Barrington residents: Don't cut our sports
Hundreds turn out for budget hearing; FTM vote is May 24
Hundreds of Barrington residents turned out to the annual budget hearing on Wednesday night, May 10, including more than a dozen members of the state championship boys' ice hockey team.
The recent title winners were wearing their new championship jackets that they received from the Barrington Boosters Club. The Barrington High School student-athletes attended the meeting to voice their displeasure about the decision to cut funding for the hockey program and other sports teams in Barrington.
School officials had requested a $1.2 million increase to the budget, but members of the town's committee on appropriations recommended eliminating that funding. Instead, appropriations members are recommending that the schools be allocated $47.9 million — the same amount of money they received for the current school year.
Without the increase, school officials proposed a series of cuts.
At the top of the list were more than a dozen staff positions and funding for all middle school sports, all freshman sports at Barrington High School, and money for the varsity gymnastics, wrestling and boys' and girls' hockey programs.
Varsity hockey players Ian Coyne, TJ Hall and Michael Grieve each spoke about the important role hockey had played in their lives and challenged officials to find a way to reinstate the $1.2 million request from the school department.
Others spoke out for middle school sports.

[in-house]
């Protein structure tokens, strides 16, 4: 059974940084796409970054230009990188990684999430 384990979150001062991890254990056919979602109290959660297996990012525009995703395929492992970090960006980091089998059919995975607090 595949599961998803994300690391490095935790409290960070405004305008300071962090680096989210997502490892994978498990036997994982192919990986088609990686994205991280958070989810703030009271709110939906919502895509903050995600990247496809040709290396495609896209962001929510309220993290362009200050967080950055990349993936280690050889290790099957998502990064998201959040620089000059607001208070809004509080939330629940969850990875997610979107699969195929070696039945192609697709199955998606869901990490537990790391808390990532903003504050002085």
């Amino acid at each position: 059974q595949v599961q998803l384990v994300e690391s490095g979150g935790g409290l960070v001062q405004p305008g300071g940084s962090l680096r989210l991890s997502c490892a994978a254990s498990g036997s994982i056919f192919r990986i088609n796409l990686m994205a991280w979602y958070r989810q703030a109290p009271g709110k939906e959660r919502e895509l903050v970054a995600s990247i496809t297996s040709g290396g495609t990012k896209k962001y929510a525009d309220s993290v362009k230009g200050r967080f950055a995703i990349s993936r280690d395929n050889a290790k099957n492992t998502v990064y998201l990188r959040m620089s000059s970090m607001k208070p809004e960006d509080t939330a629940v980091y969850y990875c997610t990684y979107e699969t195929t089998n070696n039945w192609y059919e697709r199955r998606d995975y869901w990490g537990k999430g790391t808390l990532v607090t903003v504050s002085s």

Dave DeSisto, who coaches the middle school wrestling team, said eliminating sports will crush students at the middle school.
"These kids work so hard," said Mr. DeSisto.
He also spoke about how sports can play a key role in teaching students important life lessons. He said wrestling saved him when he was growing up, and he knows it is equally important for today's younger generation.
Chairman of the committee on appropriations, Geoff Grove, told Mr. DeSisto that he too wrestled in high school and cherished that experience. He reminded Mr. DeSisto and the large crowd inside the high school auditorium that while the committee on appropriations recommends a figure for the school budget, it is actually the school administration and school committee that decided what positions and programs to cut.
Barbara Nozaki coaches the field hockey and girls' lacrosse teams at the middle school and asked officials to find a way to save the programs. She said between 60 and 80 girls play field hockey at the middle school each year. She said the experience proves very valuable to them as they grow up and discover who they are, what they like and where their talents are.
Scott Gausland offered a passionate plea to school and town officials. He said he was very upset when he learned that freshman football was going to be cut. He said his son is in the eighth grade and planned to play freshman ball with dozens of other boys in his class next year.
"How do I tell him he can't play freshman sports?" Mr. Gausland asked. "Please work this out… but don't take it out on the kids."